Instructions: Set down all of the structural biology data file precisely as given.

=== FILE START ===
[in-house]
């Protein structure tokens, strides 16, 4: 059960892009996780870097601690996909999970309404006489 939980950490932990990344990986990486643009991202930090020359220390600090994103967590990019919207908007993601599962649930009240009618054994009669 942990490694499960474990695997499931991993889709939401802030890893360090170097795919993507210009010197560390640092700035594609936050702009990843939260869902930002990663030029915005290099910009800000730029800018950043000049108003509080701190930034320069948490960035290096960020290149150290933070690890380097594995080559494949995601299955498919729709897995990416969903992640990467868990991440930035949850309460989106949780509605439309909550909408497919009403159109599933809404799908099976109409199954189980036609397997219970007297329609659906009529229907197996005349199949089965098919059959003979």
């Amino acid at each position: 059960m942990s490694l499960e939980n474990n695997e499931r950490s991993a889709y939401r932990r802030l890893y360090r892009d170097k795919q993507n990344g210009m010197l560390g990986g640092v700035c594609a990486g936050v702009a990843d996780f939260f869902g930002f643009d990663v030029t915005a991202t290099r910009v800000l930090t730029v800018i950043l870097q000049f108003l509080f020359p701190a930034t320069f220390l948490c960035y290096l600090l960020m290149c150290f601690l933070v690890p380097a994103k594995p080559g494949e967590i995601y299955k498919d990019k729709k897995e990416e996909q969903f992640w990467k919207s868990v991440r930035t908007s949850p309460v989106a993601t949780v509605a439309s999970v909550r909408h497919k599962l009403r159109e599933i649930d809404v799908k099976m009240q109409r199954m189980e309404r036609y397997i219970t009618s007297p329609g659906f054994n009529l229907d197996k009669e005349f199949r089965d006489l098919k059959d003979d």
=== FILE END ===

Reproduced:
[in-house]
């Protein structure tokens, strides 16, 4: 059960892009996780870097601690996909999970309404006489 939980950490932990990344990986990486643009991202930090020359220390600090994103967590990019919207908007993601599962649930009240009618054994009669 942990490694499960474990695997499931991993889709939401802030890893360090170097795919993507210009010197560390640092700035594609936050702009990843939260869902930002990663030029915005290099910009800000730029800018950043000049108003509080701190930034320069948490960035290096960020290149150290933070690890380097594995080559494949995601299955498919729709897995990416969903992640990467868990991440930035949850309460989106949780509605439309909550909408497919009403159109599933809404799908099976109409199954189980036609397997219970007297329609659906009529229907197996005349199949089965098919059959003979």
């Amino acid at each position: 059960m942990s490694l499960e939980n474990n695997e499931r950490s991993a889709y939401r932990r802030l890893y360090r892009d170097k795919q993507n990344g210009m010197l560390g990986g640092v700035c594609a990486g936050v702009a990843d996780f939260f869902g930002f643009d990663v030029t915005a991202t290099r910009v800000l930090t730029v800018i950043l870097q000049f108003l509080f020359p701190a930034t320069f220390l948490c960035y290096l600090l960020m290149c150290f601690l933070v690890p380097a994103k594995p080559g494949e967590i995601y299955k498919d990019k729709k897995e990416e996909q969903f992640w990467k919207s868990v991440r930035t908007s949850p309460v989106a993601t949780v509605a439309s999970v909550r909408h497919k599962l009403r159109e599933i649930d809404v799908k099976m009240q109409r199954m189980e309404r036609y397997i219970t009618s007297p329609g659906f054994n009529l229907d197996k009669e005349f199949r089965d006489l098919k059959d003979d």